Usefulness of fish cell lines for the initial characterization of toxicity and cellular fate of graphene-related materials (carbon nanofibers and graphene oxide)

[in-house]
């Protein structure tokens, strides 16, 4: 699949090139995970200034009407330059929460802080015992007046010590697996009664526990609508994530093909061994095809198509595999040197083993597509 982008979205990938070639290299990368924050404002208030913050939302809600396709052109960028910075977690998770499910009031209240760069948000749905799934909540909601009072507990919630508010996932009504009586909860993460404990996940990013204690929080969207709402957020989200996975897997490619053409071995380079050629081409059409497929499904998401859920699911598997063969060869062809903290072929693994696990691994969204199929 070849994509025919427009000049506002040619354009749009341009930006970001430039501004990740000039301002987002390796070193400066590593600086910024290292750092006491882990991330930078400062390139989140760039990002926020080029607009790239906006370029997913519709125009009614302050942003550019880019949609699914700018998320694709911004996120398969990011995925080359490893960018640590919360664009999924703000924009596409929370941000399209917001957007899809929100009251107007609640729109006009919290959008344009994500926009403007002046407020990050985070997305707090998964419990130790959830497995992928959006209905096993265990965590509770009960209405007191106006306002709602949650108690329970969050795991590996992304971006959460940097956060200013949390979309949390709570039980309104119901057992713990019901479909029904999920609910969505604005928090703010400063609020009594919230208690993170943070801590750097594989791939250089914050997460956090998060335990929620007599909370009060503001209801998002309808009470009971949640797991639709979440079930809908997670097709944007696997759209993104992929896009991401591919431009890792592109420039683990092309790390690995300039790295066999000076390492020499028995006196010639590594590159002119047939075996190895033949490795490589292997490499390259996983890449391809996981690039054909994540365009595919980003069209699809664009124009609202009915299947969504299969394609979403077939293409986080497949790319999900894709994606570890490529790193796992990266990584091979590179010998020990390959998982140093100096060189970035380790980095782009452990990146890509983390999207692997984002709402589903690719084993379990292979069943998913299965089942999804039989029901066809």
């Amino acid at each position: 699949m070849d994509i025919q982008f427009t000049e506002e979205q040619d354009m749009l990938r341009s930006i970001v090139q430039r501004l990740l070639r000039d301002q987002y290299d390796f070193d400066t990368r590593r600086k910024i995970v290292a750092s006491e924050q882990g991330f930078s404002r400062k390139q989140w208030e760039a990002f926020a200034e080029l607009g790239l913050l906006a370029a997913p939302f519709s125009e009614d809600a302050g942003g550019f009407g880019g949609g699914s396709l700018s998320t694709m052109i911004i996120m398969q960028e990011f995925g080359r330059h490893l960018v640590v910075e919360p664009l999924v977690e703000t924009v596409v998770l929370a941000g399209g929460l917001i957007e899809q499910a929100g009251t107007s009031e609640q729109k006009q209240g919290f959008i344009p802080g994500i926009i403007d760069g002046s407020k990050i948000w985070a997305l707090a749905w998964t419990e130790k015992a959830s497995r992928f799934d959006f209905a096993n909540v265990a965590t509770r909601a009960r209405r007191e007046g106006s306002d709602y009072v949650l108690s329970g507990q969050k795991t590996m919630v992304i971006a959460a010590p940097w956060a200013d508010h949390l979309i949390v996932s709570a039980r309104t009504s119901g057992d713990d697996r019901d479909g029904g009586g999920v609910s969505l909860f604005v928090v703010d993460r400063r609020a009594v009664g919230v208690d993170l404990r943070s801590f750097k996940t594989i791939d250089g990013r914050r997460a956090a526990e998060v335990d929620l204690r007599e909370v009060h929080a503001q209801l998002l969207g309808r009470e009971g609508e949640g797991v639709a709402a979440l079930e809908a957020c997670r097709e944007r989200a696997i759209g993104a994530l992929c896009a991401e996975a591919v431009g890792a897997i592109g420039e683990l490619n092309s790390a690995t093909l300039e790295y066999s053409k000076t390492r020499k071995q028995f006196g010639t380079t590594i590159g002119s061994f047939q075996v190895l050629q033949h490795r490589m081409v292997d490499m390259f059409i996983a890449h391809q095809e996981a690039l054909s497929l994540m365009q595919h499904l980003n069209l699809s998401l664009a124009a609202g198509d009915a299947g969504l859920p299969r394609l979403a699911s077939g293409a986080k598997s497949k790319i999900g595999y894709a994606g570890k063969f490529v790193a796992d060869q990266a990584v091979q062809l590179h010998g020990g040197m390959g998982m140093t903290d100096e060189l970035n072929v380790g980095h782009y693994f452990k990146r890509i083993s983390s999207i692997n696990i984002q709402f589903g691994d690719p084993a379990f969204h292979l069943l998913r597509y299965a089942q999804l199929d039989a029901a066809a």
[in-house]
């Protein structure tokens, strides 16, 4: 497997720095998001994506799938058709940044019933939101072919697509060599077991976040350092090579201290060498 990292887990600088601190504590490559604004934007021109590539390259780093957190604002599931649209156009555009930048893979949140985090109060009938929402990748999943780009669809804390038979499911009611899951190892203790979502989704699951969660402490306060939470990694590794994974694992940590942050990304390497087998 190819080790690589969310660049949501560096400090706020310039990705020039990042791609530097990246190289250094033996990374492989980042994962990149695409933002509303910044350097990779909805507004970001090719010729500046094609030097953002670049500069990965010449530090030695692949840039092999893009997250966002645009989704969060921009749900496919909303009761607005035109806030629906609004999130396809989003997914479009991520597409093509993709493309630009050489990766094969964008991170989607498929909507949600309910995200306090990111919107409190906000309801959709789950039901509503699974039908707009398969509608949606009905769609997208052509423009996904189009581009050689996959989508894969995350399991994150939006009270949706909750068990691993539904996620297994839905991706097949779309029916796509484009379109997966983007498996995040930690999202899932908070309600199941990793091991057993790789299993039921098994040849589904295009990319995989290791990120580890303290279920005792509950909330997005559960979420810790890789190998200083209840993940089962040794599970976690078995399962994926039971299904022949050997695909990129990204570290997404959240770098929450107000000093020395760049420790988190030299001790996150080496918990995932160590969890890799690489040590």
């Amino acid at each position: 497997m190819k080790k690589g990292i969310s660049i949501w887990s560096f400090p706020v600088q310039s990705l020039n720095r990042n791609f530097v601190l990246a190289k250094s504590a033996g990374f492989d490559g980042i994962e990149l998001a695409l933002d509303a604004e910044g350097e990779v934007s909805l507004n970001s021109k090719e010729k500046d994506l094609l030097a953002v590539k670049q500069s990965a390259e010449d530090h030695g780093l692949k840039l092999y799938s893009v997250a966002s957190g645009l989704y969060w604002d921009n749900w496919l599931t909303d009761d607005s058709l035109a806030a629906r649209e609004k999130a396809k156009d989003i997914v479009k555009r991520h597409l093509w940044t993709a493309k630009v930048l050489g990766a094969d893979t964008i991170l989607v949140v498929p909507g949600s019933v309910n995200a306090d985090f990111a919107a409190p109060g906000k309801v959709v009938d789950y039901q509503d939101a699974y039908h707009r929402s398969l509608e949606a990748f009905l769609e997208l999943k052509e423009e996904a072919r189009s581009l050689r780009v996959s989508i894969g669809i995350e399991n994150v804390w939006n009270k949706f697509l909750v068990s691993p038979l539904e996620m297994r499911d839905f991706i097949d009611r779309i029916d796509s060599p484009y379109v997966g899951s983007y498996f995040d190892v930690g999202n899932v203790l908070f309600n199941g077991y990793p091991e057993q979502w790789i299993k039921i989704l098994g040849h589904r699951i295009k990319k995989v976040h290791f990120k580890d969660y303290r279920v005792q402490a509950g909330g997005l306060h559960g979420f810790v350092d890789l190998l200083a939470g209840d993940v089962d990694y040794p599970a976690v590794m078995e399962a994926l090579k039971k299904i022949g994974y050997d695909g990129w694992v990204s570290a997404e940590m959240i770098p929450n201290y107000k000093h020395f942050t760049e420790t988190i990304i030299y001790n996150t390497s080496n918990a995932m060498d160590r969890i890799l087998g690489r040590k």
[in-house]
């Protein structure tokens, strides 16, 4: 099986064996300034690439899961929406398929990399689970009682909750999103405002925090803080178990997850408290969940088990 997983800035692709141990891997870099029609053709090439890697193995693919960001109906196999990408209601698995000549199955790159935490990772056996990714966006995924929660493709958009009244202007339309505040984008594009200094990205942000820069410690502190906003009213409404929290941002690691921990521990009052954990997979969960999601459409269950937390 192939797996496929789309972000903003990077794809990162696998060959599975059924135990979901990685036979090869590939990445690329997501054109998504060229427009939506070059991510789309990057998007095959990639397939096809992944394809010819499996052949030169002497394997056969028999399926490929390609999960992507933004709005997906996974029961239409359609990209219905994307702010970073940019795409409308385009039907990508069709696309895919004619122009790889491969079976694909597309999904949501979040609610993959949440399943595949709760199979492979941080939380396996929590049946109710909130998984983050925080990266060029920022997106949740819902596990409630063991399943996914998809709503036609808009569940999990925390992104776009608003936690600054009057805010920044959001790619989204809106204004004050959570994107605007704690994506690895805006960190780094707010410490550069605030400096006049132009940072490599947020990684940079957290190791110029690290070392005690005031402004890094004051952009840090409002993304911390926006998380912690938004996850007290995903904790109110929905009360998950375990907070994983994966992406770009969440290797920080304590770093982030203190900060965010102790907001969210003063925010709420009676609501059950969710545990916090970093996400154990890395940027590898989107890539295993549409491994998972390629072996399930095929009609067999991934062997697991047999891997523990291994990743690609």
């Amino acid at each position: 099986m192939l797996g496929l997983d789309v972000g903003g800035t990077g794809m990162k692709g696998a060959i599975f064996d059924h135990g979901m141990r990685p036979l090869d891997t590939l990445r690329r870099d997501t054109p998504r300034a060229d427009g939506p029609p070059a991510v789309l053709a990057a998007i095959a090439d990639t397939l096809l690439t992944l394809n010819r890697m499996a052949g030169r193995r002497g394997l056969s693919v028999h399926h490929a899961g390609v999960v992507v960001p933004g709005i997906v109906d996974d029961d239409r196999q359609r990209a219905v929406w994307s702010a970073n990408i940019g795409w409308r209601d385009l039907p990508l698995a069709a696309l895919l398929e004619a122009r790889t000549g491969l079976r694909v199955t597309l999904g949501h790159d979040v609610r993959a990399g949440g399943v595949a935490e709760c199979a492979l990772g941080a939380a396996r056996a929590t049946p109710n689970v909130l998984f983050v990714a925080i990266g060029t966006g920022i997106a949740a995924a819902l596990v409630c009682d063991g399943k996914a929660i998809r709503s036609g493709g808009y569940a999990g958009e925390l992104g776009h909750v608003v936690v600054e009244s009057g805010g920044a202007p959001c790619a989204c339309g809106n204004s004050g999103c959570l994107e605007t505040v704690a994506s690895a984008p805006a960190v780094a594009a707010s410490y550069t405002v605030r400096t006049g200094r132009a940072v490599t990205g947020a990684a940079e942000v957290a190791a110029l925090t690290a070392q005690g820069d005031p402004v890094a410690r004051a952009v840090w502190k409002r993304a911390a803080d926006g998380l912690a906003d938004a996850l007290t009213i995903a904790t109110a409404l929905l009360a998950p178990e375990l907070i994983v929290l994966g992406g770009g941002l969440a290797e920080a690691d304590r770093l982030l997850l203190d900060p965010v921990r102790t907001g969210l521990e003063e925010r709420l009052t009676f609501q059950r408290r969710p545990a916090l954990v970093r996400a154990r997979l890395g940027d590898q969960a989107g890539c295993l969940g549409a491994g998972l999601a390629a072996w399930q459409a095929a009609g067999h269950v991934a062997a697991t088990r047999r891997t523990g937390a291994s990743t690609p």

Graphene-related materials (GRMs) are one of the most attractive materials from an application perspective, consequently their release into aquatic environments is highly likely. In the present work, the potential of fish hepatocytes (topminnow fish hepatoma cell line, PLHC-1) and macrophages (carp leukocyte cell line, CLC) to study the toxicity and intracellular fate of helical-ribbon carbon nanofibers (CNFs) and graphene oxide (GO) used in a variety of intermediate industrial products was evaluated, allowing a first ranking of GRMs according to their cytotoxicity. Cells were exposed to a concentration range of 0–200 μg ml−1 of GRMs for 24 and 72 h and cell viability was assessed by measuring mitochondrial activity (AlamarBlue assay), plasma membrane integrity (5-carboxyfluorescein diacetate-acetoxymethyl ester assay) and lysosomal function (neutral red uptake assay). Results showed that both the cell type and the choice of endpoint determined the toxicity of GRMs. In both cell lines, CNFs appeared to have higher toxicity than GO and the highest degree of graphitization in fibers was associated with lower toxicity. Transmission electron microscopy revealed that CNFs were taken up into membrane-bound compartments of PLHC-1 cells in a size-independent manner, whereas in CLC, longer CNFs were encountered free in the cytoplasm and only the shorter CNFs were localized in membrane-surrounded vesicles. GO sheets were present within vesicles as well as free in the cytoplasm of both cell types. These findings contribute to the understanding of the toxicity and behaviour of these GRMs in living systems, therefore aiding in designing safer materials for the environment.
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